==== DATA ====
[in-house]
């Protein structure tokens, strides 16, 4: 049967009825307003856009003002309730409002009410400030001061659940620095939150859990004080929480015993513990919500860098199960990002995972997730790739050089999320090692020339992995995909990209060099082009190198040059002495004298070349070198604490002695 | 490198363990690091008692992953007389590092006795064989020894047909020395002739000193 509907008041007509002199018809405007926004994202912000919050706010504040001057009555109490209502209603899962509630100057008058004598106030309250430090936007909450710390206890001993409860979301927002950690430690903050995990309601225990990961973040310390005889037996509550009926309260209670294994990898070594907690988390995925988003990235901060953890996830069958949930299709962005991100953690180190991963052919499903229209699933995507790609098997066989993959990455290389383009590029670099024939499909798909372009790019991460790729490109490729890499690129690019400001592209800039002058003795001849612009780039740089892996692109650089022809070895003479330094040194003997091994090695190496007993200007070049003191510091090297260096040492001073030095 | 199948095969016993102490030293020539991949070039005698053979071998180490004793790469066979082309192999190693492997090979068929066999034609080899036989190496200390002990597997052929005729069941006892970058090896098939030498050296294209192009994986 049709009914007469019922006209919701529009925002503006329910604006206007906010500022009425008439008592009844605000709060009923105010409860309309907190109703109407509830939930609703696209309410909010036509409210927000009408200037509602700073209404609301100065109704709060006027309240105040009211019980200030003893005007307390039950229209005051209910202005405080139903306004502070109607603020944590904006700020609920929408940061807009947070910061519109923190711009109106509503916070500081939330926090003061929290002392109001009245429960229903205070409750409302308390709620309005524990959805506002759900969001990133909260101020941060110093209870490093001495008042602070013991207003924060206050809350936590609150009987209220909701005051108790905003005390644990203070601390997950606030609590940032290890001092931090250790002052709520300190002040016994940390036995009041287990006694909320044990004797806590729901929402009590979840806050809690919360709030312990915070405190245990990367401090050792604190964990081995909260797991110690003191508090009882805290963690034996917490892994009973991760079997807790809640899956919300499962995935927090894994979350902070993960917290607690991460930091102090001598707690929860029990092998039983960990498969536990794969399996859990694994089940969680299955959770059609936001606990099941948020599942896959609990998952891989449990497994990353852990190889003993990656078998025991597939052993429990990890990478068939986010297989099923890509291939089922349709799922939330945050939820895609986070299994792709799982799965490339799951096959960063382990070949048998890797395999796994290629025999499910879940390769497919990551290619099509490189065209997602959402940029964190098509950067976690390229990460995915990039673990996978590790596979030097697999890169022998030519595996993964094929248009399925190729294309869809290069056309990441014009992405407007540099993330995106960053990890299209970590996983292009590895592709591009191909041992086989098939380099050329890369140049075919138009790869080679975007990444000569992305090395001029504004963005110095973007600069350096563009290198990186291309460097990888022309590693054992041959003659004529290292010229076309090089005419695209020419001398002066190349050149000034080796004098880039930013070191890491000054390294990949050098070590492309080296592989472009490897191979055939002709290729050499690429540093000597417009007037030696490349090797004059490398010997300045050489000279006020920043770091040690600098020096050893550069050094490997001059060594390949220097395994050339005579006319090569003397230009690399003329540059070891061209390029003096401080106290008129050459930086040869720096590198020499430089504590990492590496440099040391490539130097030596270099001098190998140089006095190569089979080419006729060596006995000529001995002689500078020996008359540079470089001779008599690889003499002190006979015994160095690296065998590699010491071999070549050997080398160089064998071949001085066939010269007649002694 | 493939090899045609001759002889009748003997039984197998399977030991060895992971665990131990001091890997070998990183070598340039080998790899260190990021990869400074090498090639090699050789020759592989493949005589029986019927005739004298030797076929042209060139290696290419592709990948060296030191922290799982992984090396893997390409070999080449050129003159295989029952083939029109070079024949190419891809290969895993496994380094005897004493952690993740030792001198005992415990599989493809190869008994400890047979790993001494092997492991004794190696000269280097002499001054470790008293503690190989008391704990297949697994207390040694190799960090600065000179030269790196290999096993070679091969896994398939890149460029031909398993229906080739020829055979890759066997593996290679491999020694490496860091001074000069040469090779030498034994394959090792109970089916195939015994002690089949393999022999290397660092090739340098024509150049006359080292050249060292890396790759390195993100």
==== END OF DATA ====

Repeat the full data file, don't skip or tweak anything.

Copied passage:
[in-house]
């Protein structure tokens, strides 16, 4: 049967009825307003856009003002309730409002009410400030001061659940620095939150859990004080929480015993513990919500860098199960990002995972997730790739050089999320090692020339992995995909990209060099082009190198040059002495004298070349070198604490002695 | 490198363990690091008692992953007389590092006795064989020894047909020395002739000193 509907008041007509002199018809405007926004994202912000919050706010504040001057009555109490209502209603899962509630100057008058004598106030309250430090936007909450710390206890001993409860979301927002950690430690903050995990309601225990990961973040310390005889037996509550009926309260209670294994990898070594907690988390995925988003990235901060953890996830069958949930299709962005991100953690180190991963052919499903229209699933995507790609098997066989993959990455290389383009590029670099024939499909798909372009790019991460790729490109490729890499690129690019400001592209800039002058003795001849612009780039740089892996692109650089022809070895003479330094040194003997091994090695190496007993200007070049003191510091090297260096040492001073030095 | 199948095969016993102490030293020539991949070039005698053979071998180490004793790469066979082309192999190693492997090979068929066999034609080899036989190496200390002990597997052929005729069941006892970058090896098939030498050296294209192009994986 049709009914007469019922006209919701529009925002503006329910604006206007906010500022009425008439008592009844605000709060009923105010409860309309907190109703109407509830939930609703696209309410909010036509409210927000009408200037509602700073209404609301100065109704709060006027309240105040009211019980200030003893005007307390039950229209005051209910202005405080139903306004502070109607603020944590904006700020609920929408940061807009947070910061519109923190711009109106509503916070500081939330926090003061929290002392109001009245429960229903205070409750409302308390709620309005524990959805506002759900969001990133909260101020941060110093209870490093001495008042602070013991207003924060206050809350936590609150009987209220909701005051108790905003005390644990203070601390997950606030609590940032290890001092931090250790002052709520300190002040016994940390036995009041287990006694909320044990004797806590729901929402009590979840806050809690919360709030312990915070405190245990990367401090050792604190964990081995909260797991110690003191508090009882805290963690034996917490892994009973991760079997807790809640899956919300499962995935927090894994979350902070993960917290607690991460930091102090001598707690929860029990092998039983960990498969536990794969399996859990694994089940969680299955959770059609936001606990099941948020599942896959609990998952891989449990497994990353852990190889003993990656078998025991597939052993429990990890990478068939986010297989099923890509291939089922349709799922939330945050939820895609986070299994792709799982799965490339799951096959960063382990070949048998890797395999796994290629025999499910879940390769497919990551290619099509490189065209997602959402940029964190098509950067976690390229990460995915990039673990996978590790596979030097697999890169022998030519595996993964094929248009399925190729294309869809290069056309990441014009992405407007540099993330995106960053990890299209970590996983292009590895592709591009191909041992086989098939380099050329890369140049075919138009790869080679975007990444000569992305090395001029504004963005110095973007600069350096563009290198990186291309460097990888022309590693054992041959003659004529290292010229076309090089005419695209020419001398002066190349050149000034080796004098880039930013070191890491000054390294990949050098070590492309080296592989472009490897191979055939002709290729050499690429540093000597417009007037030696490349090797004059490398010997300045050489000279006020920043770091040690600098020096050893550069050094490997001059060594390949220097395994050339005579006319090569003397230009690399003329540059070891061209390029003096401080106290008129050459930086040869720096590198020499430089504590990492590496440099040391490539130097030596270099001098190998140089006095190569089979080419006729060596006995000529001995002689500078020996008359540079470089001779008599690889003499002190006979015994160095690296065998590699010491071999070549050997080398160089064998071949001085066939010269007649002694 | 493939090899045609001759002889009748003997039984197998399977030991060895992971665990131990001091890997070998990183070598340039080998790899260190990021990869400074090498090639090699050789020759592989493949005589029986019927005739004298030797076929042209060139290696290419592709990948060296030191922290799982992984090396893997390409070999080449050129003159295989029952083939029109070079024949190419891809290969895993496994380094005897004493952690993740030792001198005992415990599989493809190869008994400890047979790993001494092997492991004794190696000269280097002499001054470790008293503690190989008391704990297949697994207390040694190799960090600065000179030269790196290999096993070679091969896994398939890149460029031909398993229906080739020829055979890759066997593996290679491999020694490496860091001074000069040469090779030498034994394959090792109970089916195939015994002690089949393999022999290397660092090739340098024509150049006359080292050249060292890396790759390195993100």